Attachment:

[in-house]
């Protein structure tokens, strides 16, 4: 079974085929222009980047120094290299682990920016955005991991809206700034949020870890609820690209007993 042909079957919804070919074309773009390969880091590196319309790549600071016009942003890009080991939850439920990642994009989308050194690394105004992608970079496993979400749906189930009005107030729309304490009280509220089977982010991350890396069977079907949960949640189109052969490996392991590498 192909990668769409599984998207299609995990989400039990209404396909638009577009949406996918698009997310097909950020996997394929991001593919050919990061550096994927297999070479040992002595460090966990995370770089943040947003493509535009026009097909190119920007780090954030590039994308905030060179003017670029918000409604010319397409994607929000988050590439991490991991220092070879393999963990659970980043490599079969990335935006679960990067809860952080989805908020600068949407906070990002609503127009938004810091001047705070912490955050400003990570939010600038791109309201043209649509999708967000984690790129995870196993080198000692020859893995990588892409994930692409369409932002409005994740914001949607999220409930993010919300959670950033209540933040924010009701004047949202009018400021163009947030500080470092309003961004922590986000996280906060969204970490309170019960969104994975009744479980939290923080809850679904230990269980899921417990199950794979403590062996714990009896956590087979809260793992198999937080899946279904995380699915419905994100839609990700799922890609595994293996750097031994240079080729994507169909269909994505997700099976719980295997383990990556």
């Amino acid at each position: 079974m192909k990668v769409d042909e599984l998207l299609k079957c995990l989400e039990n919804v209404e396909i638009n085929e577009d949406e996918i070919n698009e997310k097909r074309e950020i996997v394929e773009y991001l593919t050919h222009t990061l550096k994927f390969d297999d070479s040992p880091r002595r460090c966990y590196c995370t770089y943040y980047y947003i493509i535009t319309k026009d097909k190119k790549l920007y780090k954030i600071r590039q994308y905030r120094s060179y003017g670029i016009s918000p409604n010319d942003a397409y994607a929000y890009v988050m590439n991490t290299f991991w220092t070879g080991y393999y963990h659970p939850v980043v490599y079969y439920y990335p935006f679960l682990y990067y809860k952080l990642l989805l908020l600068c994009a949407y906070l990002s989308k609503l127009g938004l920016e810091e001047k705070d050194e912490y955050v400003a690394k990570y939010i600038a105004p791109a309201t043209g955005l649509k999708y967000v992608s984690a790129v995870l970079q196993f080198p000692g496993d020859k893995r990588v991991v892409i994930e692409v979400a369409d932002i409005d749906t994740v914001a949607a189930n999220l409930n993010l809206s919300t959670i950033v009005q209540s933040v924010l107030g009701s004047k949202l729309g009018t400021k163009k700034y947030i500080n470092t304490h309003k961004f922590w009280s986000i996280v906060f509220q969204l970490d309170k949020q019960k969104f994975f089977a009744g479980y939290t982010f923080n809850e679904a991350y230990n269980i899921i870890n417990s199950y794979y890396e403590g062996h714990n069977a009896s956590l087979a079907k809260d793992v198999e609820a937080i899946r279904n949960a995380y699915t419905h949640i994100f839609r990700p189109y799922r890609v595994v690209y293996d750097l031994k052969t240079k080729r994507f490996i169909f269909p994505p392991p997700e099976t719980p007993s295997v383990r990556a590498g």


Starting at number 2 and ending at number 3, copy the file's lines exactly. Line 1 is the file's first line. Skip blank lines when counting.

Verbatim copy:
């Protein structure tokens, strides 16, 4: 079974085929222009980047120094290299682990920016955005991991809206700034949020870890609820690209007993 042909079957919804070919074309773009390969880091590196319309790549600071016009942003890009080991939850439920990642994009989308050194690394105004992608970079496993979400749906189930009005107030729309304490009280509220089977982010991350890396069977079907949960949640189109052969490996392991590498 192909990668769409599984998207299609995990989400039990209404396909638009577009949406996918698009997310097909950020996997394929991001593919050919990061550096994927297999070479040992002595460090966990995370770089943040947003493509535009026009097909190119920007780090954030590039994308905030060179003017670029918000409604010319397409994607929000988050590439991490991991220092070879393999963990659970980043490599079969990335935006679960990067809860952080989805908020600068949407906070990002609503127009938004810091001047705070912490955050400003990570939010600038791109309201043209649509999708967000984690790129995870196993080198000692020859893995990588892409994930692409369409932002409005994740914001949607999220409930993010919300959670950033209540933040924010009701004047949202009018400021163009947030500080470092309003961004922590986000996280906060969204970490309170019960969104994975009744479980939290923080809850679904230990269980899921417990199950794979403590062996714990009896956590087979809260793992198999937080899946279904995380699915419905994100839609990700799922890609595994293996750097031994240079080729994507169909269909994505997700099976719980295997383990990556």
């Amino acid at each position: 079974m192909k990668v769409d042909e599984l998207l299609k079957c995990l989400e039990n919804v209404e396909i638009n085929e577009d949406e996918i070919n698009e997310k097909r074309e950020i996997v394929e773009y991001l593919t050919h222009t990061l550096k994927f390969d297999d070479s040992p880091r002595r460090c966990y590196c995370t770089y943040y980047y947003i493509i535009t319309k026009d097909k190119k790549l920007y780090k954030i600071r590039q994308y905030r120094s060179y003017g670029i016009s918000p409604n010319d942003a397409y994607a929000y890009v988050m590439n991490t290299f991991w220092t070879g080991y393999y963990h659970p939850v980043v490599y079969y439920y990335p935006f679960l682990y990067y809860k952080l990642l989805l908020l600068c994009a949407y906070l990002s989308k609503l127009g938004l920016e810091e001047k705070d050194e912490y955050v400003a690394k990570y939010i600038a105004p791109a309201t043209g955005l649509k999708y967000v992608s984690a790129v995870l970079q196993f080198p000692g496993d020859k893995r990588v991991v892409i994930e692409v979400a369409d932002i409005d749906t994740v914001a949607a189930n999220l409930n993010l809206s919300t959670i950033v009005q209540s933040v924010l107030g009701s004047k949202l729309g009018t400021k163009k700034y947030i500080n470092t304490h309003k961004f922590w009280s986000i996280v906060f509220q969204l970490d309170k949020q019960k969104f994975f089977a009744g479980y939290t982010f923080n809850e679904a991350y230990n269980i899921i870890n417990s199950y794979y890396e403590g062996h714990n069977a009896s956590l087979a079907k809260d793992v198999e609820a937080i899946r279904n949960a995380y699915t419905h949640i994100f839609r990700p189109y799922r890609v595994v690209y293996d750097l031994k052969t240079k080729r994507f490996i169909f269909p994505p392991p997700e099976t719980p007993s295997v383990r990556a590498g």